|Keith Paluso demonstrates use of app|
Tree Ordinance Getting Axed?
Constitutional Issues Delay Park Fee, Tree Ordinance and Cell Tower Ordinance Pass Planning Commission
I noticed on the Tree Board agenda that the tree ordinance "update" was included under "old business," so I attended the meeting.
It turns out that my main objection to the proposed tree ordinance was addressed-- that is, the maximum $200,000 fee per development that I was unsuccessful in convincing the Planning Commission to drop during its November 6 meeting. The inclusion of that maximum would have blatantly favored large developers over small ones, and provided no incentive for a large developer to preserve trees. Once a developer realized the maximum would be hit, why not just clear cut the entire property? The ordinance changed between the November 6 Planning Commission meeting and the January 22 Design Review Commission meeting. The ordinance that passed the Design Review Commission no longer had a set maximum. Instead, the Commission has the power to set a maximum, but a developer has to apply for it and submit a report from an arborist justifying it. This may not be the perfect solution, but it is much preferable to the mandated maximum, so I will stop beating my drum about this particular issue. Interestingly, there was no discussion about this alteration at the Design Review Commission meeting, simply a vote. This is an example of the City working behind the scenes in various committees, executive sessions, etc., and not discussing important changes in the commission meetings themselves. From the discussion at the Tree Board, I gathered that this particular item was hotly debated behind the scenes. I wish I could clue you in to the details of the negotiations, but I simply do not know. Thank goodness logical thinking prevailed.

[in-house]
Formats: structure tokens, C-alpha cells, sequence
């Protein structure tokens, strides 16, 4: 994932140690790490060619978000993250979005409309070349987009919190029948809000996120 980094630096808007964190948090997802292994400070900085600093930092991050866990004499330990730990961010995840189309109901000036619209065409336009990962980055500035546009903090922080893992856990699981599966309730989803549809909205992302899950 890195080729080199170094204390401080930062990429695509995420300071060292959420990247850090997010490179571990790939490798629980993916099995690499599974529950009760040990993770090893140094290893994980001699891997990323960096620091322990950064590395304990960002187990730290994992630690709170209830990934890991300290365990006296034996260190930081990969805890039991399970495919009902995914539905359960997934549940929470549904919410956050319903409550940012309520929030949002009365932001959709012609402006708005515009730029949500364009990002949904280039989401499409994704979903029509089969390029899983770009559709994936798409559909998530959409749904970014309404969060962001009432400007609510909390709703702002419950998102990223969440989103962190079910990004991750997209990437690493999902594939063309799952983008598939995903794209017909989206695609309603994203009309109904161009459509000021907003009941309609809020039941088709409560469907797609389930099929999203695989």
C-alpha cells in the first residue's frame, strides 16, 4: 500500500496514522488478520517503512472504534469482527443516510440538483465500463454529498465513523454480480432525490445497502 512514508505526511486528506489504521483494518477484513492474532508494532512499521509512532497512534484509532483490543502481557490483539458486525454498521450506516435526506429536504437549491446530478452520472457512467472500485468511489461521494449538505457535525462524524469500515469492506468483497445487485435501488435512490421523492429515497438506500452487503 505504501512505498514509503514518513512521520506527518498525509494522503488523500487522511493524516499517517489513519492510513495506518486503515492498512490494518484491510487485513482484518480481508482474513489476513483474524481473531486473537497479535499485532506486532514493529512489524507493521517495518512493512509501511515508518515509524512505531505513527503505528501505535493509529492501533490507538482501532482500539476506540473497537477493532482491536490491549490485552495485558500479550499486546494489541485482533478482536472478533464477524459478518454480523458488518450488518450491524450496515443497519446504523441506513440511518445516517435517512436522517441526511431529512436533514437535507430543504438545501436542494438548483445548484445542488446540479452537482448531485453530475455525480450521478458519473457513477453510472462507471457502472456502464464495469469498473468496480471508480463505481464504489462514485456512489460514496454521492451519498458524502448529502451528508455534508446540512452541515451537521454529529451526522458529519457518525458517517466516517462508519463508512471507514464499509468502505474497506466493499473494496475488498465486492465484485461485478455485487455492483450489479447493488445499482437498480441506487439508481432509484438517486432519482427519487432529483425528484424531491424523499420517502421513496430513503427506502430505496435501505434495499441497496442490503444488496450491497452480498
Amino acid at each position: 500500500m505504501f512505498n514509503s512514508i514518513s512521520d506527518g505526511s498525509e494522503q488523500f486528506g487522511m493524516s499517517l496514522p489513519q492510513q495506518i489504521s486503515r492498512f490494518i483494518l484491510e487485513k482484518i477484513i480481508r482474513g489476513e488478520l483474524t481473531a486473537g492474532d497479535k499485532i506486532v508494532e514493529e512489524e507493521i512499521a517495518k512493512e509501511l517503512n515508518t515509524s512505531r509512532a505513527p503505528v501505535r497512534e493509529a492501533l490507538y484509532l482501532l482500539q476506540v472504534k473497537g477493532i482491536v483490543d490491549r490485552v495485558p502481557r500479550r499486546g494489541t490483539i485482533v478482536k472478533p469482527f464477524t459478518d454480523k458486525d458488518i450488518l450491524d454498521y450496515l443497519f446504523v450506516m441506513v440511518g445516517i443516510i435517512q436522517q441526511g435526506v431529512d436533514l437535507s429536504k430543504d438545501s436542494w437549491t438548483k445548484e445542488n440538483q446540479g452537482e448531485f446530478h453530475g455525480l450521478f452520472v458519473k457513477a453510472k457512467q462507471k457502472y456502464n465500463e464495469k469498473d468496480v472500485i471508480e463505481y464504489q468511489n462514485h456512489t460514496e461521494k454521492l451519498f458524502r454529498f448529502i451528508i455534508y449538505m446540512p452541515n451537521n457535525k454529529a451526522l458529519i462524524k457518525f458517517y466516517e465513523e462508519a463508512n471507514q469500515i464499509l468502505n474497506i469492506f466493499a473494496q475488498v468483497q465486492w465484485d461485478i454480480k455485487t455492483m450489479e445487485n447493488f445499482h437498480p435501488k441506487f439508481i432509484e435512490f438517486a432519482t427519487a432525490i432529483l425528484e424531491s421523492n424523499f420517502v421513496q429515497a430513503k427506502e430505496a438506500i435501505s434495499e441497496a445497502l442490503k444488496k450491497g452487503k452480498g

At the Tree Board, Alderman Massey, the alderman liaison for the Board, described himself as "preservation minded". He initiated discussion on whether the Tree Board should try to have more input in development projects. The ordinance establishing the Tree Board only specifies oversight over public land, but an informal committee will be formed to look at the issue. It is probably a good idea to have a Tree Board have some kind of input on private development projects. I got the distinct impression that it was members of the Tree Board who suggested the beneficial changes to the tree ordinance. The Tree Board was only involved in the tree ordinance because some of the funds from the fees for developers would be available for planting trees on public land, and this would come under the purview of the Tree Board.
The upcoming free giveaway of dogwood trees (as long as they last), and and the fruit tree sale was a topic of discussion at the meeting.
My favorite part of the meeting was when Keith Paluso, natural resources manager for the City, described how he wanted to return to his job after being a contestant on "The Voice" for most of the year. Abigail Warren describes his journey on "The Voice" in this Commercial Appeal article.
As a result of Mr. Paluso's presentation at the Tree Board, I immediately downloaded the free iNaturalist app when I returned home from the meeting. With the iNaturalist app, we can all contribute to a scientific database about flora and fauna in Germantown. Here is his presentation and explanation. MUST SEE! Great idea, great app, and great demonstration:
In other news, native species of trees were purchased for Oaklawn gardens through grant funds that were made available. I also learned that there is another good use for your smart phones. At Oaklawn, when you scan a QR code with your smart phone, an artist will sing about the tree that you are viewing.
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